How to Cash in Stock Certificates

Frequently, when an older person passes, people in charge of the estate find stock certificates in the safety-deposit box or even in a drawer in the home. Few people understand how to sell the certificates, but two options are available. The first is to find the transfer agent, the company handling stock transactions for the certificate holder, and have the stocks changed from certificate form to direct registration or book entry, a record kept at the transfer agent, before selling them. The second is to put them in a brokerage account and then sell them.

Sell Through Transfer Agent

Find out whom the company uses for the transfer agent. Several different companies offer this service. You can often find this information on the company's investor relations section on its website. Frequently the company's site offers a link to follow directly to its stock section at the transfer agent's site. You'll find a list of transfer agents at the website for Securities Transfer Association, Inc.

Call the transfer agent, and ask for instructions to transfer your stock to direct registration. Normally, you send the agent a letter of instruction, which is simply a letter stating you want to put the certificates into direct registration, along with your certificates. Because replacing the certificates costs 2 percent of the value, insure your package at the post office or shipping company for 2 percent of the total value of the stock.

Wait for confirmation that the transfer agent opened your account and has the stocks directly registered. Once this is complete, you're ready to sell them.

Phone the transfer agent, and request that he sell the stock. The sale takes place at the close of the business day, and you'll receive your check a week to 10 days later.

Deposit With Brokerage Account

Find a broker to use. Although a live broker makes the process far easier, online brokerages are typically less expensive. The ideal situation is to find a brokerage house that offers face-to-face services and cheaper fees if you trade online.

Open your brokerage account. Make certain the name on the account matches the name on the certificate exactly to prevent additional problems and extra forms. If you're working as an executor or administrator of an estate, you'll be required to fill out additional forms, such as an Affidavit of Domicile, and submit the forms with court papers showing you're the administrator of the estate. You'll need the account number as an additional assurance that the company deposits it correctly. Wait until you have the account opened and receive a number. Some companies suggest you mail in a new account form at the same time you send in the certificates, but you can't put your account number on the certificate. Both methods are valid and just depend on your level of comfort.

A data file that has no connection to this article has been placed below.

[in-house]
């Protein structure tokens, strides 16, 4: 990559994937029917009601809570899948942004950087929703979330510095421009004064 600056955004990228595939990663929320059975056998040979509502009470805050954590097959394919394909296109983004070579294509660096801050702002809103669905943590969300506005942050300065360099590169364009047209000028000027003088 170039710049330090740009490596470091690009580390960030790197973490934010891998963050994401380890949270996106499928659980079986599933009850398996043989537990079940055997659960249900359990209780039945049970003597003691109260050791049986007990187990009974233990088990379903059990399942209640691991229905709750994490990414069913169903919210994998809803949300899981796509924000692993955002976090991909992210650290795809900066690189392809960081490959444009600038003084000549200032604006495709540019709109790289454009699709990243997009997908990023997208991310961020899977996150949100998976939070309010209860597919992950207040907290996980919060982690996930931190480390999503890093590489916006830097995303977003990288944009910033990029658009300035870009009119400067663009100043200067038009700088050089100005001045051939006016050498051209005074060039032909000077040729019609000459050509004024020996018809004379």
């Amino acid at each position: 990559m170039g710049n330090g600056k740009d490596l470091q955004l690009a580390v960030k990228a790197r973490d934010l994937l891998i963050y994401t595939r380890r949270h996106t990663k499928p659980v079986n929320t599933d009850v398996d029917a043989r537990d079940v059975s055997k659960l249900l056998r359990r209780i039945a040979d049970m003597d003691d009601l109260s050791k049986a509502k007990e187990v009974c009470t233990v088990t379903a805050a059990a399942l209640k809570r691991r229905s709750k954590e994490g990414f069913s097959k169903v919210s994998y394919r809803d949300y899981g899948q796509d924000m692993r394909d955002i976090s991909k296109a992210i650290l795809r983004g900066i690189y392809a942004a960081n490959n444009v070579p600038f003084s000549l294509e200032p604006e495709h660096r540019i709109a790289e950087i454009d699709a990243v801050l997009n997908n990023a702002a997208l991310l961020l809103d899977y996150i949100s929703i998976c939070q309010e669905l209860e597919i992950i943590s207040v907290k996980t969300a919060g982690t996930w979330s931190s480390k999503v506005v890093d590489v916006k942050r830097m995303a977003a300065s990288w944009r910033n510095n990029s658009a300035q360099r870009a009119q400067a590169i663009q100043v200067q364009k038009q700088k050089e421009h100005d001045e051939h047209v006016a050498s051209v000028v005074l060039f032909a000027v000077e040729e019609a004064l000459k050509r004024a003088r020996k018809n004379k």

Locate the mailing address if you're not presenting the certificates to a broker, and verify what type of documentation you'll need. Although most companies simply request you fill out the back of the certificate and then get a medallion signature guarantee, a stamp guaranteeing your signature to a notary but secured at a bank or financial institution, some may require you to sign a stock/bond power. The brokerage house normally has people that can medallion stamp your signature, but if you hand a broker a certificate to deposit, she uses a stock/bond power form. It has the same purpose as signing the back and allows the company to put the stock into your account.

Take the certificate to a bank or other fiduciary that can signature guarantee the certificate. You'll need to write the name of the brokerage house on the back where you're going to deposit the stock. Locate the spot that says, "Constitute and appoint _______ attorney to transfer." Put the brokerage house name in the blank, and sign your name exactly as it is on the front of the certificate in front of the person giving the medallion signature guarantee. Once he sees you sign, he'll stamp the back. Write your Social Security number and your account number on the front of your certificate before you mail it.

Send the certificate by certified mail if your broker isn't local for extra tracking options. Some people feel more comfortable insuring the certificates for 2 percent of the value, because that's the cost to replace them if they're lost. Once the stock shows up in your account, normally within three to five business days, you can sell it. After the sale, you have to wait three more days for the trade to settle before the company can mail you a check. It then takes a week to 10 days to receive a check, unless you have your brokerage account linked to your checking account. The transfer of funds then takes one to three business days, depending on the financial institutions.